This image released by Universal Pictures shows writer-director-producer Christopher Nolan, right, and actor Cillian Murphy on the set of
This image released by Universal Pictures shows writer-director-producer Christopher Nolan, right, and actor Cillian Murphy on the set of "Oppenheimer." Image Credit: Melinda Sue Gordon/Universal Pictures via AP

Atom-bomb epic “Oppenheimer” leads the race for the British Academy Film Awards, with nominations in 13 categories including best film.

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Gothic fantasia “Poor Things” received 11 nominations on the list announced Thursday, while historical epic “Killers of the Flower Moon” and Holocaust drama “The Zone of Interest” had nine each.

Other leading contenders include French courtroom drama “Anatomy of a Fall,” school story “The Holdovers” and Leonard Bernstein biopic “Maestro,” with seven nominations each. Exploration of love and grief “All of Us Strangers” was nominated in six categories and class-war dramedy “Saltburn” in five.

“Barbie,” one half of 2023’s “Barbenheimer” box office juggernaut, also got five nominations but missed out on a best picture nod.

The winners will be announced at a February 18 ceremony at London’s Royal Festival Hall hosted by “Doctor Who” star David Tennant.

The prizes — officially the EE BAFTA Film Awards — are Britain’s equivalent of Hollywood’s Academy Awards and will be watched closely for hints of who may win at the Oscars on March 10.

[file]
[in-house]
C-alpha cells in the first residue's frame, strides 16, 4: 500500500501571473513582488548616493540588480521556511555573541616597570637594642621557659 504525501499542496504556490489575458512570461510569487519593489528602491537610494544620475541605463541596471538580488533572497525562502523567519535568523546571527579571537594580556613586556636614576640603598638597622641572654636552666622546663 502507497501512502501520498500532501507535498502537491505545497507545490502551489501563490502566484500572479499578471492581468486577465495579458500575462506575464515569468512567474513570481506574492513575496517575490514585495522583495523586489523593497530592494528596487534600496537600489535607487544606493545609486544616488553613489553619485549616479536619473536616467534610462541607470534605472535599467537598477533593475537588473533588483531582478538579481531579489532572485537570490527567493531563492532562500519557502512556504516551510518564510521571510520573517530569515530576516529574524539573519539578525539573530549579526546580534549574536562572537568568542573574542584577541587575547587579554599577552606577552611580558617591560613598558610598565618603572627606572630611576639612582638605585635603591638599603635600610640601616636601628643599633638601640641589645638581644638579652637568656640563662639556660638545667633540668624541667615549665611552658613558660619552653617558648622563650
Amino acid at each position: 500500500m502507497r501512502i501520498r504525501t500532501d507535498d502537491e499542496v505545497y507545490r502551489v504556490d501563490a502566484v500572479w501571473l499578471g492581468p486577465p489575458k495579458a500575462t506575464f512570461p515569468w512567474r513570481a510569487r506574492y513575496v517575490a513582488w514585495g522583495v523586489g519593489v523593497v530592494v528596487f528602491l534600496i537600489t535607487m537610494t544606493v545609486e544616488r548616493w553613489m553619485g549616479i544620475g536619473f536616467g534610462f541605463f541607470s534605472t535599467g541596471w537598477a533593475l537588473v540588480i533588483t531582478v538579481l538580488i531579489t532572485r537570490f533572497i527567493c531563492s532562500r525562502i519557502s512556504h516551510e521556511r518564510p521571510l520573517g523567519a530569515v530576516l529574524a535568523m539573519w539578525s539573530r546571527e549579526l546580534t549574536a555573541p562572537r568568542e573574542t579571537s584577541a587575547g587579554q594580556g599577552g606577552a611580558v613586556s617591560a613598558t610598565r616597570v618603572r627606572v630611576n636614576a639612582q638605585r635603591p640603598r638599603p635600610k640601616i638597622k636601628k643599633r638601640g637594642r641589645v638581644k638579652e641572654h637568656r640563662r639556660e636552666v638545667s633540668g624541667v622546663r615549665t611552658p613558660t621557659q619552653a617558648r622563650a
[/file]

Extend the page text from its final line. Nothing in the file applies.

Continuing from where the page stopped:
The best film race pits “Oppenheimer” against “Poor Things,” “Killers of the Flower Moon,” “Anatomy of a Fall” and “The Holdovers.”

“Poor Things” is also on the 10-strong list for the separate category of best British film, an eclectic slate that includes “Saltburn,” imperial epic “Napoleon,” south London romcom “Rye Lane” and chocolatier origin story “Wonka,” among others.

The best leading actor nominees are Bradley Cooper for “Maestro,” Colman Domingo for “Rustin,” Paul Giamatti for “The Holdovers,” Barry Keoghan for “Saltburn,” Cillian Murphy for “Oppenheimer” and Teo Yoo for “Past Lives.”

The best leading actress contenders are Fantasia Barrino for “The Color Purple,” Sandra Hüller for “Anatomy of a Fall,” Carey Mulligan for “Maestro,” Vivian Oparah for “Rye Lane,” Margot Robbie for “Barbie” and Emma Stone for “Poor Things.”

Harrowing Ukraine war documentary “20 Days in Mariupol,” produced by The Associated Press and PBS “Frontline,” is nominated for best documentary and best film not in the English language.

Britain’s film academy introduced changes to increase the awards’ diversity in 2020, when no women were nominated as best director for the seventh year running and all 20 nominees in the lead and supporting performer categories were white.

The voting process was rejigged to add a longlist round in the selection before the final nominees are voted on by the academy’s 8,000-strong membership of industry professionals.

Under the new rules, the director longlist had equal numbers of male and female filmmakers, but there is only one woman among the six best-director nominees, Justine Triet for “Anatomy of a Fall.” She is up against Andrew Haigh for “All of Us Strangers,” Alexander Payne for “The Holdovers,” Bradley Cooper for “Maestro,” Christopher Nolan for “Oppenheimer” and Jonathan Glazer for “The Zone of Interest.” “Barbie” director Greta Gerwig was a notable omission.

BAFTA chair Sara Putt said she was proud of the academy’s work on diversity, but “the playing field is not level.”

“We’re coming at this from a world that is not level, in that sense,” she said. “For every one film made by a woman, there are three films made by a man.

“So there’s a really long journey to go on.”